Posts Tagged ‘Lost minhogim’

The Disappearing Doctor of Iyyar: Virtual Vanishing of a Venerable Minhog – הרופא הנעדר של חודש אייר: מנהג ותיק בכתיבת שם ה’, שהולך ונתמעט

May 6, 2015

There is a popular vort that some people like to say over, especially around this time of the year, which interprets the letters of אייר, the month we are now in midst of, as standing for אני ה’ רופאך, I am Hashem your healer (‘doctor’). The aleph stands for אני, the two yuds for הקב”ה, and the ר for רופאך. The month is thereby depicted as a month of healing. The vort seemingly is based on an old minhog of many generations among Yidden, in which the letters י-י  (sans hyphen) are used to represent the venerated name of Hashem (in particular the שם הוי-ה), in place of the spelling out of it with the letters Yud-Kay-Vov-Kay (י, followed by ה, followed by ו, followed by ה).

Writing the Shem Hashem – background, past, and present practices

Jewish custom is that the Shem Hashem is treated with special respect. When people write, they do not write the Holy Name as it appears in a sefer Torah, for example. Rather they write ה’, ה’ יתברך, or similar. This was followed not only in private writing, but even in the printing of סידורים, where in the past, Shem Hashem was not written out explicitly, based on venerable, old practice. In other words, the spelling out of the letters, Yud – Kay – Vov – Kay in the past was done in Biblical texts, such as ספרי תורה וספרי נ”ך. In texts of תפלות, however, it was not done. Instead, Yud – Yud was substituted. The reason for this, was as part of the great veneration and respect Jews had for the great and awesome name. Just as people don’t enunciate it when they speak, rather they say instead ‘Hashem’ (the name), הקדוש ברוך הוא, etc., so too, they were careful not to spell out the name in writing as well. Recently, however, almost all נוסח אשכנז siddurim have abandoned this ancient practice (with the notable exception of some Yekke ones, whose circulation and numbers are quite limited at this time though) and started to write out the sheimos explicitly, with the letters ‘Yud – Kay – Vov – Kay’. It has gotten to the point, that one is hard pressed to find a siddur which follows that venerable minhog in many nusach Ashkenaz Shuls.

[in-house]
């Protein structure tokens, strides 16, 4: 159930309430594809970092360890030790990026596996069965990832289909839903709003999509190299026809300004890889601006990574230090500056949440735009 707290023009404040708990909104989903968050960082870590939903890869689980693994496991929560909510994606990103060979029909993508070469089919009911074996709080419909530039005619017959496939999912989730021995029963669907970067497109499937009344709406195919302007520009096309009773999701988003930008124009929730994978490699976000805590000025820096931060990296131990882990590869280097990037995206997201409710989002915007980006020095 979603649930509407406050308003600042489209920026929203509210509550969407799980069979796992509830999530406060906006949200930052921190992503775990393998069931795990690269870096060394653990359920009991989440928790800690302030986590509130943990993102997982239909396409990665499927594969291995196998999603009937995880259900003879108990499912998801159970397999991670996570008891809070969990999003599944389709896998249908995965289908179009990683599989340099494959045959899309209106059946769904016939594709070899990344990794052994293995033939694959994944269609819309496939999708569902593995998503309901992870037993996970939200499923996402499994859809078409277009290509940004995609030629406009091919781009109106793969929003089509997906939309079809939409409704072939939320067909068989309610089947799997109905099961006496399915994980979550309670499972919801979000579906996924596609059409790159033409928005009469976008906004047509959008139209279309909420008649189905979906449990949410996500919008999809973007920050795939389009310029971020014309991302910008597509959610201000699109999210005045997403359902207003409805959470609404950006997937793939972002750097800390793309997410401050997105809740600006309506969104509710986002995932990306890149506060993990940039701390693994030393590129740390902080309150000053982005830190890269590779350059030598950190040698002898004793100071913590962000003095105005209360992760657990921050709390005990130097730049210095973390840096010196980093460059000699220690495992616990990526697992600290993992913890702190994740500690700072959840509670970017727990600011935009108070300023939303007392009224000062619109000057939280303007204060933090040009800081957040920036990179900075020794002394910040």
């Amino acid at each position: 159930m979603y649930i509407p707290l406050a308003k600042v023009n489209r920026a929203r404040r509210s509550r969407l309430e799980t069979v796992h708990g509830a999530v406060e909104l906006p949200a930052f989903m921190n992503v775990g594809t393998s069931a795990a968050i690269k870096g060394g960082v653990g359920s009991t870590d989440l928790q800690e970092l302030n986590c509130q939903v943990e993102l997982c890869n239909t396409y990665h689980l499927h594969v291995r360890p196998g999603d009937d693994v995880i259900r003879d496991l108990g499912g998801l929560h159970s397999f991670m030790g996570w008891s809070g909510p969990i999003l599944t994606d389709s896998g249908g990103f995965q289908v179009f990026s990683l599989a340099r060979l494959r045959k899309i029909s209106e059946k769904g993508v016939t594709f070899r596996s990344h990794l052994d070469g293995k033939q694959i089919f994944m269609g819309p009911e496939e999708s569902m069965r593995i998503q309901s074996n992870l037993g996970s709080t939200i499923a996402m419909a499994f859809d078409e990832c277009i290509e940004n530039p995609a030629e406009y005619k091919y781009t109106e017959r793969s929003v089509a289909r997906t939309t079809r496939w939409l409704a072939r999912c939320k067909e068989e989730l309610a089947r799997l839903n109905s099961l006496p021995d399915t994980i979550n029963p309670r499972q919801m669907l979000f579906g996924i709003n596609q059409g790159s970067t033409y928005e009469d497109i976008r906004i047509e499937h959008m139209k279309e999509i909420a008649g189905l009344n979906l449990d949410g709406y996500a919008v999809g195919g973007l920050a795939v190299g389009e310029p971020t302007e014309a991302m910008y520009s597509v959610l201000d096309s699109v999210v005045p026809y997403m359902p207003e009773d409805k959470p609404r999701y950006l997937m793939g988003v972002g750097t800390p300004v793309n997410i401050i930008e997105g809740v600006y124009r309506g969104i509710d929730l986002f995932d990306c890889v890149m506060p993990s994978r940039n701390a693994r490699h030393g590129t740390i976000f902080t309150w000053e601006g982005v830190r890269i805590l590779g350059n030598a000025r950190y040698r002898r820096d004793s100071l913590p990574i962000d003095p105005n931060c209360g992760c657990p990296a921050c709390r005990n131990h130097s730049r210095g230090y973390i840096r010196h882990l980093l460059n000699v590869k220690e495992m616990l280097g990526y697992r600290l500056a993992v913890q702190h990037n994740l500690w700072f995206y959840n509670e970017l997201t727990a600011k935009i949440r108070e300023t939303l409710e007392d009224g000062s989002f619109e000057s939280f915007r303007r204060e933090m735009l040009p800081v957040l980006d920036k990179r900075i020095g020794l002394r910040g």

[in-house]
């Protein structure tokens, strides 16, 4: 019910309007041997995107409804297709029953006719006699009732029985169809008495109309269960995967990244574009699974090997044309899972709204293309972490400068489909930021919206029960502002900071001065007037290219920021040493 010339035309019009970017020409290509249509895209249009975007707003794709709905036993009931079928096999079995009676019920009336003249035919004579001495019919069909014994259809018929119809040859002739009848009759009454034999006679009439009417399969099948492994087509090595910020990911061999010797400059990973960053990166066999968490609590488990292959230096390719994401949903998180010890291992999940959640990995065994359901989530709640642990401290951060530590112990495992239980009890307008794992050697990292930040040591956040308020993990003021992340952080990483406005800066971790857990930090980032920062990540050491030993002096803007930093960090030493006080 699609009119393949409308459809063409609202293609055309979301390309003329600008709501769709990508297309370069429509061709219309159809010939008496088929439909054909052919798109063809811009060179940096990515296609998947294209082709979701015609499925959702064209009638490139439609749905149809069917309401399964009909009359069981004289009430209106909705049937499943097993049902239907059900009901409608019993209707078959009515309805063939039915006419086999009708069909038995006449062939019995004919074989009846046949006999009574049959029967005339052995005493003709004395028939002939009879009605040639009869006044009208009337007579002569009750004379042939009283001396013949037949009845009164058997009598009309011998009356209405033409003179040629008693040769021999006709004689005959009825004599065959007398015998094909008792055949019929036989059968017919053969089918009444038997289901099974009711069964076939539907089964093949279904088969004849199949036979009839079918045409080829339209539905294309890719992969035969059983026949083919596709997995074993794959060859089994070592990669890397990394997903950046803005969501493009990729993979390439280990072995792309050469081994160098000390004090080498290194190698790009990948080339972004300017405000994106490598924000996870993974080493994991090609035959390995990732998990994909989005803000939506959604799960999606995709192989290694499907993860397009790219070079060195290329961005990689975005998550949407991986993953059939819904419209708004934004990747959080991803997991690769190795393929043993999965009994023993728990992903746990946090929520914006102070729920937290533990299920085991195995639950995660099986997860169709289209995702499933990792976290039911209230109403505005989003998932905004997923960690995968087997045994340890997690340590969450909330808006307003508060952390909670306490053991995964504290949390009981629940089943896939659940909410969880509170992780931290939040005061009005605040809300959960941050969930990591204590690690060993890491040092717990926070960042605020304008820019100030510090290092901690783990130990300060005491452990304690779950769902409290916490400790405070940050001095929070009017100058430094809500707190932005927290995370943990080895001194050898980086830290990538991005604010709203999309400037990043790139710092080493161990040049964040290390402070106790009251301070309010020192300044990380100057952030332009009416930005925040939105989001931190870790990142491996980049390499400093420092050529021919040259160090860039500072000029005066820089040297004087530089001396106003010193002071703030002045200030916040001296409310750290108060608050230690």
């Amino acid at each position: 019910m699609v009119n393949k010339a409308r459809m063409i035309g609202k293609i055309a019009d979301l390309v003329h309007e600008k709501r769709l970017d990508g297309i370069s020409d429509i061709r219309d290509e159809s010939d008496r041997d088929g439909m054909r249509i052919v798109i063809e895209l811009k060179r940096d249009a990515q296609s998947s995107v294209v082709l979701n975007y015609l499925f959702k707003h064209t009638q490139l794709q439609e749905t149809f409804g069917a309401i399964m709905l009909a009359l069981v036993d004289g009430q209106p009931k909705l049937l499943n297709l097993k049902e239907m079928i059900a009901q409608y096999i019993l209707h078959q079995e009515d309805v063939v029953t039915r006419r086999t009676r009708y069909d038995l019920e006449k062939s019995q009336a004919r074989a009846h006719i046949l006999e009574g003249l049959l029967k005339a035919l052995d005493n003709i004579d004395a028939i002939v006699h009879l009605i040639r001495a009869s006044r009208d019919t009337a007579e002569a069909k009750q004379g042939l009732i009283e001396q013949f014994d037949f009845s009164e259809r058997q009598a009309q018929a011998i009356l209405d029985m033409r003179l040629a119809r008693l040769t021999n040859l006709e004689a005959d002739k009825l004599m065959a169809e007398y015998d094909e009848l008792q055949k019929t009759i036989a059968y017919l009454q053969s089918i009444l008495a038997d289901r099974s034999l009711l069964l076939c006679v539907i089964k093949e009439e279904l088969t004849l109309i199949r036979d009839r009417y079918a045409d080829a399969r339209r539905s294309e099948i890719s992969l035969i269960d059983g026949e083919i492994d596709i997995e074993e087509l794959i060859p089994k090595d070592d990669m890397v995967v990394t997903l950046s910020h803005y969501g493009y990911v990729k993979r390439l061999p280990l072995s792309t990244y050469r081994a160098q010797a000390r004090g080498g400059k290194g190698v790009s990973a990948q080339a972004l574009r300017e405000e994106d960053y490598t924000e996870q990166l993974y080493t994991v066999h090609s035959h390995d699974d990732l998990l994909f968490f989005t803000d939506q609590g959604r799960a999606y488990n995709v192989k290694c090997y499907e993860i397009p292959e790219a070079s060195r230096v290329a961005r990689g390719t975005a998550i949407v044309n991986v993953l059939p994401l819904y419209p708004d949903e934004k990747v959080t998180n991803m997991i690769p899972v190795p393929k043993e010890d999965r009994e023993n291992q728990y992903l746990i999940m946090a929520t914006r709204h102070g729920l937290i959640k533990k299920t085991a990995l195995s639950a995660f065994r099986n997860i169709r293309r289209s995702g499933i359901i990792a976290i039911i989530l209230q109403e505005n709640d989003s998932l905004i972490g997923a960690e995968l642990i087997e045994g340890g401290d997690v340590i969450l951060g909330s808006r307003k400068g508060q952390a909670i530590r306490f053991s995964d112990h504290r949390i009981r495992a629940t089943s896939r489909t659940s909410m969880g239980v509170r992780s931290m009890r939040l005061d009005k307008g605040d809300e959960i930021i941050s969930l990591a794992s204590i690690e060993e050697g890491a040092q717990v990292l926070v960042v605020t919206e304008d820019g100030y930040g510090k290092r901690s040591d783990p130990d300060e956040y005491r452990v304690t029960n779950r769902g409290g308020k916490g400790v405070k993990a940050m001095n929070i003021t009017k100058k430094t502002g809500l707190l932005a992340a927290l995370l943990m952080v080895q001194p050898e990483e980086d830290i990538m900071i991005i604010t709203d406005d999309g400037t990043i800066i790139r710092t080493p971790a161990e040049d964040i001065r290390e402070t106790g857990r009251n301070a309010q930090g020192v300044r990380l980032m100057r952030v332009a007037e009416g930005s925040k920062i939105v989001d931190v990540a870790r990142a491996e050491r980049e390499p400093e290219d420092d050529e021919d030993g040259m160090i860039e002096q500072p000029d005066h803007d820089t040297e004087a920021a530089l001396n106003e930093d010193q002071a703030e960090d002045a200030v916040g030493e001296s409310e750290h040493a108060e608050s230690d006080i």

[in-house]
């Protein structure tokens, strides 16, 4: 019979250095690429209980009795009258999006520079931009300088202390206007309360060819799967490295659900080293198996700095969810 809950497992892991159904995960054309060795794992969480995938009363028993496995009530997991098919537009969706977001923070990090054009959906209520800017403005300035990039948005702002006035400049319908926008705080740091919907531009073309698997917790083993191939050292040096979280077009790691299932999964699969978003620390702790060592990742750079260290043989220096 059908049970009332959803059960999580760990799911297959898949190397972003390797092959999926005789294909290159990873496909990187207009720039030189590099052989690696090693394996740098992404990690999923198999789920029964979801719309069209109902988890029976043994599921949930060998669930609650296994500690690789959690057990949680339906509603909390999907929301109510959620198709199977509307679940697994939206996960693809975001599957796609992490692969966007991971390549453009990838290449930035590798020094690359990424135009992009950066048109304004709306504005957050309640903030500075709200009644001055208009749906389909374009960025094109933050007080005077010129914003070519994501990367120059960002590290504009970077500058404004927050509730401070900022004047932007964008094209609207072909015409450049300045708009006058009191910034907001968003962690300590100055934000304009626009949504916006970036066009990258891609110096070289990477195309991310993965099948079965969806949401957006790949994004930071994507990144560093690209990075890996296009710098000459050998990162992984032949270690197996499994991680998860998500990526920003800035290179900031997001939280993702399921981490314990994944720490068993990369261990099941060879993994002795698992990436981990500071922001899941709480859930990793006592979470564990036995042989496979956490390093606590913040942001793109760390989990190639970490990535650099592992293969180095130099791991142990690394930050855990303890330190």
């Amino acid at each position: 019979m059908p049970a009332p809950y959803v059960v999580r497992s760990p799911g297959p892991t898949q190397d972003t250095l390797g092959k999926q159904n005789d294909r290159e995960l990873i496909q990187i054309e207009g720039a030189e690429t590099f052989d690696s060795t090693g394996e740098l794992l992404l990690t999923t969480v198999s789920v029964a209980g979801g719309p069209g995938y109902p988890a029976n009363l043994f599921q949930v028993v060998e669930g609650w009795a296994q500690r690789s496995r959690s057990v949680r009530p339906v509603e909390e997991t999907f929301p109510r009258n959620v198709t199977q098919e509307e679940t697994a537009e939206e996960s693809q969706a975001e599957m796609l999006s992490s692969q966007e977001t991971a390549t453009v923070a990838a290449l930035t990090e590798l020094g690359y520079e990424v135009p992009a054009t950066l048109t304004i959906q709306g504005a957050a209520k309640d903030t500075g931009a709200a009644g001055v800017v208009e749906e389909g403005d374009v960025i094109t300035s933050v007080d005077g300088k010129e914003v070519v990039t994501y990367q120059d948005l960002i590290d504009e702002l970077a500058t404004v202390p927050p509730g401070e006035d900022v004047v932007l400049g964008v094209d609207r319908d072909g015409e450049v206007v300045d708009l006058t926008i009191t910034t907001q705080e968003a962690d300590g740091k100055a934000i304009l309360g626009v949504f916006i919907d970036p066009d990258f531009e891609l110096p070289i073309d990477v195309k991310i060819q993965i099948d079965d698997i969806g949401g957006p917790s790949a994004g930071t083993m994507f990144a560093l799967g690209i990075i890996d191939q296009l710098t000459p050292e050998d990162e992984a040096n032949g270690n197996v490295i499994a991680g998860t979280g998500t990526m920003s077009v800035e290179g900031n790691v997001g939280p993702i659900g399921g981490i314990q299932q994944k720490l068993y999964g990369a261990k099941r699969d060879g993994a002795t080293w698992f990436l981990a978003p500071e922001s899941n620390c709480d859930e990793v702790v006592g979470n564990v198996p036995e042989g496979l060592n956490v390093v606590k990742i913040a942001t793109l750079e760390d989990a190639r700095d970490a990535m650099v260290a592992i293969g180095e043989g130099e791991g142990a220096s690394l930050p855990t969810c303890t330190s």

To better bring out the above, one can take a look at pages from a variety of נוסח אשכנז siddurim over the centuries, by clicking on the links below, thanks to

1. The kabbalistic סידור שער השמים of the famous Kabbalist, the של”ה, from approximately three hundred years ago, here.

2. The famous סידור בית יעקב (also strongly Kabbalah influenced), of the great Rav Yaakov Emden,  here.

3. A siddur from one of the גדולי ירושלים, ר’ זונדעל קרויזער, from a few short years ago, here.

Note the difference between how the Shem is written in the first two and how it is seen in the third.

Why should this be cause for wonder and concern, לעניות דעתי, as it seems from this vantage point?